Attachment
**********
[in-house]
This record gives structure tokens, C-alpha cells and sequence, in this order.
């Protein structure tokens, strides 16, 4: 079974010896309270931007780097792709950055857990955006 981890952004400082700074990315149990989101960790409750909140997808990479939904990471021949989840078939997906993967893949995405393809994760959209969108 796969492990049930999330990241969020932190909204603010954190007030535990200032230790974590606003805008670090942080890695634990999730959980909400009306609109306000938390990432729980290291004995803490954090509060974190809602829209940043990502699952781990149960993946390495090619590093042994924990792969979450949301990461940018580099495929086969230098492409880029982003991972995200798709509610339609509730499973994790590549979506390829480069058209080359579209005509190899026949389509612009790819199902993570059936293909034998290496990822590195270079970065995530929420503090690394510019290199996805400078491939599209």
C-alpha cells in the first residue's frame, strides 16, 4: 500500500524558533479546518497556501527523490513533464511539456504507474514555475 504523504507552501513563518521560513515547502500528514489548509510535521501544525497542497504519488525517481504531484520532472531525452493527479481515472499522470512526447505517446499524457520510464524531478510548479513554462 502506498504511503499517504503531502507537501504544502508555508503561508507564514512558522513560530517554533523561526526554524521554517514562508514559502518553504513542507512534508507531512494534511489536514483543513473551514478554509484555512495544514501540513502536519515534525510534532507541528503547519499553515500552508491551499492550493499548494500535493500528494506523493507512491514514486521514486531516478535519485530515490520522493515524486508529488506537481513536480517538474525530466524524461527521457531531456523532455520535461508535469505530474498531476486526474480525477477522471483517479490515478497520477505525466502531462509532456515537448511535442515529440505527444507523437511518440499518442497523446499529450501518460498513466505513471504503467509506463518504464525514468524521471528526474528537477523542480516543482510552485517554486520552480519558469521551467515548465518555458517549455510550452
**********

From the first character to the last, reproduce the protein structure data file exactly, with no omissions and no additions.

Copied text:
[in-house]
This record gives structure tokens, C-alpha cells and sequence, in this order.
């Protein structure tokens, strides 16, 4: 079974010896309270931007780097792709950055857990955006 981890952004400082700074990315149990989101960790409750909140997808990479939904990471021949989840078939997906993967893949995405393809994760959209969108 796969492990049930999330990241969020932190909204603010954190007030535990200032230790974590606003805008670090942080890695634990999730959980909400009306609109306000938390990432729980290291004995803490954090509060974190809602829209940043990502699952781990149960993946390495090619590093042994924990792969979450949301990461940018580099495929086969230098492409880029982003991972995200798709509610339609509730499973994790590549979506390829480069058209080359579209005509190899026949389509612009790819199902993570059936293909034998290496990822590195270079970065995530929420503090690394510019290199996805400078491939599209």
C-alpha cells in the first residue's frame, strides 16, 4: 500500500524558533479546518497556501527523490513533464511539456504507474514555475 504523504507552501513563518521560513515547502500528514489548509510535521501544525497542497504519488525517481504531484520532472531525452493527479481515472499522470512526447505517446499524457520510464524531478510548479513554462 502506498504511503499517504503531502507537501504544502508555508503561508507564514512558522513560530517554533523561526526554524521554517514562508514559502518553504513542507512534508507531512494534511489536514483543513473551514478554509484555512495544514501540513502536519515534525510534532507541528503547519499553515500552508491551499492550493499548494500535493500528494506523493507512491514514486521514486531516478535519485530515490520522493515524486508529488506537481513536480517538474525530466524524461527521457531531456523532455520535461508535469505530474498531476486526474480525477477522471483517479490515478497520477505525466502531462509532456515537448511535442515529440505527444507523437511518440499518442497523446499529450501518460498513466505513471504503467509506463518504464525514468524521471528526474528537477523542480516543482510552485517554486520552480519558469521551467515548465518555458517549455510550452